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Handcrafted shipping container home asks $125K

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The architect reveals how he built it

A shipping container home in Livingston, Montana at dusk.
A shipping container home in Livingston, Montana at dusk.
Photo by Windy Haus/@windy_haus

Like living in an adventure van—or dare we say, the tiny home craze—moving into a recycled shipping container house can have great appeal to some. Shipping containers can be a cheaper, paired-down, and more eco-friendly alternative to traditional homes. But while gorgeous shipping container homes (and pools!) often make the rounds on social media feeds, it’s not often that you see them in real estate listings.

In November, a 720-square-foot one bedroom, one-bath house in Livingston, Montana went on the market for a $125,000. Designed and built by architect and artist Ty Kelly—the former partner and co-owner of Spore Architecture in Seattle—the house is made from two shipping containers welded together. Far from looking like large containers that have traveled the world, the result is a sleek, light-filled abode that takes advantage of Montana’s gorgeous views.

Thanks to its design or maybe because of the novelty, Kelly’s shipping container home is already under contract with a closing date later this month. We spoke with Kelly about his design process and the realities of building a home made primarily out of recycled materials.

The living room features a wall made of plywood sourced from a soon-to-be-demolished office space. The opposite wall is all glass and a wood-burning stove sits in the corner.
Photo by Windy Haus/@windy_haus

A few years ago, Kelly liked the idea of using recycled shipping containers as an “envelope,” especially because the containers were a “square, true object to work from.” The project took about a year to build as Kelly traveled back and forth between Seattle and Livingston, but throughout the process the architect was inspired by the wide open spaces of Montana.

“There was nothing around, the property was made for a view,” he explains. “I always liked the idea that an object had landed on the landscape, so I wanted to create an all glass wall that faced the mountains.” After acquiring two recycled shipping containers from a company just south of Seattle, Kelly set to work on making the space livable.

Glass and wood are the dominant materials, and Kelly found plenty of other recycled material to work with. A large wood-paneled bookshelf along the back wall is made from plywood that was salvaged from an office building about to be demolished. Kelly used leftover two-by-two lumber for the butcher block and counters, and the floors are reclaimed wood as well. And unlike many shipping container homes that can feel slightly cold due to all the metal and glass, Kelly continued the natural, warm elements by incorporating cedar plank siding on the home’s exterior.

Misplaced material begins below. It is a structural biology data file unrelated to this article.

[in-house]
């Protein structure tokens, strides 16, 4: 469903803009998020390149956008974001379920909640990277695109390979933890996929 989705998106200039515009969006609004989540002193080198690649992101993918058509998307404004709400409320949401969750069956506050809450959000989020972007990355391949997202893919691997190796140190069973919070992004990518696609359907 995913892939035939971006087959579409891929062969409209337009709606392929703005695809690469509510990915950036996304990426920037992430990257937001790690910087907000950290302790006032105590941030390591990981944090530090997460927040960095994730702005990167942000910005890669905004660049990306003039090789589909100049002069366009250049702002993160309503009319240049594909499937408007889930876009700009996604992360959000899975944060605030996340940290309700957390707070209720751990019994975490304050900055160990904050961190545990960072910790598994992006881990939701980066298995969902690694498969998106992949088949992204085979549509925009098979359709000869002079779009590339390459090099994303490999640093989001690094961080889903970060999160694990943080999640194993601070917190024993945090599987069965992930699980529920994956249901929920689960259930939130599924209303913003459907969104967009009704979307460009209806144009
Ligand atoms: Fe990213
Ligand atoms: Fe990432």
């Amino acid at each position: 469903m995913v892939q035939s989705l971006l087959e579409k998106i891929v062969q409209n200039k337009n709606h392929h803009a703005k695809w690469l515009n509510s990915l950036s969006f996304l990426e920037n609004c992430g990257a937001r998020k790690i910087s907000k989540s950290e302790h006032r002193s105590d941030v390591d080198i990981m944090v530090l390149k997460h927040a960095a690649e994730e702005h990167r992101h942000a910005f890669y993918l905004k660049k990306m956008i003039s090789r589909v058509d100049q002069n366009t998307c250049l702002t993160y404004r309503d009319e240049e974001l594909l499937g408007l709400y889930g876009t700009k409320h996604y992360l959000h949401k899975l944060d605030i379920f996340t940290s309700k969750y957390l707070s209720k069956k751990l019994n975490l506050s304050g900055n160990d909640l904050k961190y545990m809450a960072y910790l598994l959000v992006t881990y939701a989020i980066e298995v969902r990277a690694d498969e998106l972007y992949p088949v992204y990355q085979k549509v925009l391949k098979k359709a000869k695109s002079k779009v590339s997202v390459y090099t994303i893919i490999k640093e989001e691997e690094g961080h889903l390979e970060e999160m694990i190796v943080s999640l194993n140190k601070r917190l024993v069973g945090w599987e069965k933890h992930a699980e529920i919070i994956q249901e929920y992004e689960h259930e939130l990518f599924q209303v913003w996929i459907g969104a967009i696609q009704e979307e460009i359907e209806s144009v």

A minimalist kitchen opens up both to the living room and the outside deck.
Photo by Windy Haus/@windy_haus

Another wall of the house is lined with glass to take advantage of the property’s stunning views, and the house continues the outdoorsy feel with a wood burning stove and an outdoor shower. The bedroom, while small, has enough room for a desk and looks out onto the same glass wall from the living room.

All the typical amenities are also here—like a bathroom, stove top, dishwasher, and washer and dryer—but it’s really the thoughtful blending of materials and simple design that lets the house shine. This is a shipping container transformed into a home.

Kelly’s realtor, Tom Gierhan of ERA Landmark Real Estate in Livingston, noted that the shipping container home has sparked significant interest while on the market. It’s also mobile; after closing on the unit, the new owners will be moving the shipping container house to another spot in Montana.

For Kelly, his first time using shipping containers to construct a house went smoother than he expected. He sees recycled containers as intriguing “building blocks” and is planning on designing and building another home for himself.

But the dreams don’t stop there; Kelly is also imagining how else he might use shipping containers, whether as vacation homes, residential units for potential clients, or even homeless shelters.

The surprisingly spacious bathroom.
Photo by Windy Haus/@windy_haus
About a year after Kelly completed the shipping container home, he added an outdoor shower to rinse off after outdoor adventures.
Photo by Windy Haus/@windy_haus
The bedroom makes room for a small workstation and desk.
Photo by Jessie Sarrazin
The view from the shipping container house.
Photo by Jessie Sarrazin

Watch: How London is using shipping containers to house the homeless